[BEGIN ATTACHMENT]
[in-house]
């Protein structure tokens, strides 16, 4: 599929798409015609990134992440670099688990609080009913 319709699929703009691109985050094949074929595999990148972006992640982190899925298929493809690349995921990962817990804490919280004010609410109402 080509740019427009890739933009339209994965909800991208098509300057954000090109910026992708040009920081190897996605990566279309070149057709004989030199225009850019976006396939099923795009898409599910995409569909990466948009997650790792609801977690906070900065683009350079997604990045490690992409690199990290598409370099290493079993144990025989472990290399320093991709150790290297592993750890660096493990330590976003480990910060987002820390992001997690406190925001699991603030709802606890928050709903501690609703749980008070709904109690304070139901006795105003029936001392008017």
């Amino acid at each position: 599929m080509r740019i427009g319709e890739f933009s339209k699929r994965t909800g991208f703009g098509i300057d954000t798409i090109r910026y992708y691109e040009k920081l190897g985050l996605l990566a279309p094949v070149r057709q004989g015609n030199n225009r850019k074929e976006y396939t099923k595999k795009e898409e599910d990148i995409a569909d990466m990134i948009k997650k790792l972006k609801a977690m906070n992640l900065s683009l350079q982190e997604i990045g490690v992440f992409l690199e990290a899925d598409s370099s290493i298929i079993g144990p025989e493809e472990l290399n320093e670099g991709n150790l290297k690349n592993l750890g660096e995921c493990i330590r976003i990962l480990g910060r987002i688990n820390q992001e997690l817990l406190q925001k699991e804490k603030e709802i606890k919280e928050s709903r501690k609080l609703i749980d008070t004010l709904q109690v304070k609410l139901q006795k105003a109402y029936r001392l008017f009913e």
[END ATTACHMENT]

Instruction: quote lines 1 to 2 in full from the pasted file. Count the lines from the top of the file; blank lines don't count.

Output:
[in-house]
């Protein structure tokens, strides 16, 4: 599929798409015609990134992440670099688990609080009913 319709699929703009691109985050094949074929595999990148972006992640982190899925298929493809690349995921990962817990804490919280004010609410109402 080509740019427009890739933009339209994965909800991208098509300057954000090109910026992708040009920081190897996605990566279309070149057709004989030199225009850019976006396939099923795009898409599910995409569909990466948009997650790792609801977690906070900065683009350079997604990045490690992409690199990290598409370099290493079993144990025989472990290399320093991709150790290297592993750890660096493990330590976003480990910060987002820390992001997690406190925001699991603030709802606890928050709903501690609703749980008070709904109690304070139901006795105003029936001392008017």